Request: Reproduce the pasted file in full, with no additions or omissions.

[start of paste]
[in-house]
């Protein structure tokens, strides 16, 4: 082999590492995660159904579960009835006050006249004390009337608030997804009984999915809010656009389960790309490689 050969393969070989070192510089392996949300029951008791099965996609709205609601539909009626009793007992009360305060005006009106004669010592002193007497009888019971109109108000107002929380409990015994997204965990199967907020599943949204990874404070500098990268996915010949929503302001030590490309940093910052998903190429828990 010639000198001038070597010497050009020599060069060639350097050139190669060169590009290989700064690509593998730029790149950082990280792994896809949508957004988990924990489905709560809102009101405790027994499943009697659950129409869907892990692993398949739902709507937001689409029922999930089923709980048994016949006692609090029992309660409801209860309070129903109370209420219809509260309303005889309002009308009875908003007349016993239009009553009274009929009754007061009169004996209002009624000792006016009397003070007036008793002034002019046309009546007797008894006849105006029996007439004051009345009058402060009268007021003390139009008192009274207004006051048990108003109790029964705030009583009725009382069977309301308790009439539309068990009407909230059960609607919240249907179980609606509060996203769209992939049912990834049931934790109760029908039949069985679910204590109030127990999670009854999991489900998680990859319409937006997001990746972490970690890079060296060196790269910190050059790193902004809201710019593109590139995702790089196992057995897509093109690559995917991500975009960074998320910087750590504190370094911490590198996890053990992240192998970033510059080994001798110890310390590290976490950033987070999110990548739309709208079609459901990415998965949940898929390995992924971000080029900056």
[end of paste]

[in-house]
């Protein structure tokens, strides 16, 4: 082999590492995660159904579960009835006050006249004390009337608030997804009984999915809010656009389960790309490689 050969393969070989070192510089392996949300029951008791099965996609709205609601539909009626009793007992009360305060005006009106004669010592002193007497009888019971109109108000107002929380409990015994997204965990199967907020599943949204990874404070500098990268996915010949929503302001030590490309940093910052998903190429828990 010639000198001038070597010497050009020599060069060639350097050139190669060169590009290989700064690509593998730029790149950082990280792994896809949508957004988990924990489905709560809102009101405790027994499943009697659950129409869907892990692993398949739902709507937001689409029922999930089923709980048994016949006692609090029992309660409801209860309070129903109370209420219809509260309303005889309002009308009875908003007349016993239009009553009274009929009754007061009169004996209002009624000792006016009397003070007036008793002034002019046309009546007797008894006849105006029996007439004051009345009058402060009268007021003390139009008192009274207004006051048990108003109790029964705030009583009725009382069977309301308790009439539309068990009407909230059960609607919240249907179980609606509060996203769209992939049912990834049931934790109760029908039949069985679910204590109030127990999670009854999991489900998680990859319409937006997001990746972490970690890079060296060196790269910190050059790193902004809201710019593109590139995702790089196992057995897509093109690559995917991500975009960074998320910087750590504190370094911490590198996890053990992240192998970033510059080994001798110890310390590290976490950033987070999110990548739309709208079609459901990415998965949940898929390995992924971000080029900056």